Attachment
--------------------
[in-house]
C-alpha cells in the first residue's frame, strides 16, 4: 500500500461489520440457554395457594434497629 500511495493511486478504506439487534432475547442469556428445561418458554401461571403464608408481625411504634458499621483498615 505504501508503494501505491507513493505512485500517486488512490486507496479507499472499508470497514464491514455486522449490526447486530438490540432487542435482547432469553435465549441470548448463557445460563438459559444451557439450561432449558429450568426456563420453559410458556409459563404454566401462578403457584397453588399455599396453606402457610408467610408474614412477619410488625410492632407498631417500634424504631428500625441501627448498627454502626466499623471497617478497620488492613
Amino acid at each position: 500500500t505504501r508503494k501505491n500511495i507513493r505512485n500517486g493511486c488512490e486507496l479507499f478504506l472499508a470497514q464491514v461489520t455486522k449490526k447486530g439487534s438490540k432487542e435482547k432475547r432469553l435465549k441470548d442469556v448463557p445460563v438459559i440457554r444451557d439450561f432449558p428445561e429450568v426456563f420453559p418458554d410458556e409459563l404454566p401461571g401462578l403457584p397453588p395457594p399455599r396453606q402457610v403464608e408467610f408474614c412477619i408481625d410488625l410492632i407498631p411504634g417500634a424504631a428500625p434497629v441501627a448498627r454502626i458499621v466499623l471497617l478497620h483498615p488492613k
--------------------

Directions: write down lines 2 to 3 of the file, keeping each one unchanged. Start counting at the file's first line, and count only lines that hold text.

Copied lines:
C-alpha cells in the first residue's frame, strides 16, 4: 500500500461489520440457554395457594434497629 500511495493511486478504506439487534432475547442469556428445561418458554401461571403464608408481625411504634458499621483498615 505504501508503494501505491507513493505512485500517486488512490486507496479507499472499508470497514464491514455486522449490526447486530438490540432487542435482547432469553435465549441470548448463557445460563438459559444451557439450561432449558429450568426456563420453559410458556409459563404454566401462578403457584397453588399455599396453606402457610408467610408474614412477619410488625410492632407498631417500634424504631428500625441501627448498627454502626466499623471497617478497620488492613
Amino acid at each position: 500500500t505504501r508503494k501505491n500511495i507513493r505512485n500517486g493511486c488512490e486507496l479507499f478504506l472499508a470497514q464491514v461489520t455486522k449490526k447486530g439487534s438490540k432487542e435482547k432475547r432469553l435465549k441470548d442469556v448463557p445460563v438459559i440457554r444451557d439450561f432449558p428445561e429450568v426456563f420453559p418458554d410458556e409459563l404454566p401461571g401462578l403457584p397453588p395457594p399455599r396453606q402457610v403464608e408467610f408474614c412477619i408481625d410488625l410492632i407498631p411504634g417500634a424504631a428500625p434497629v441501627a448498627r454502626i458499621v466499623l471497617l478497620h483498615p488492613k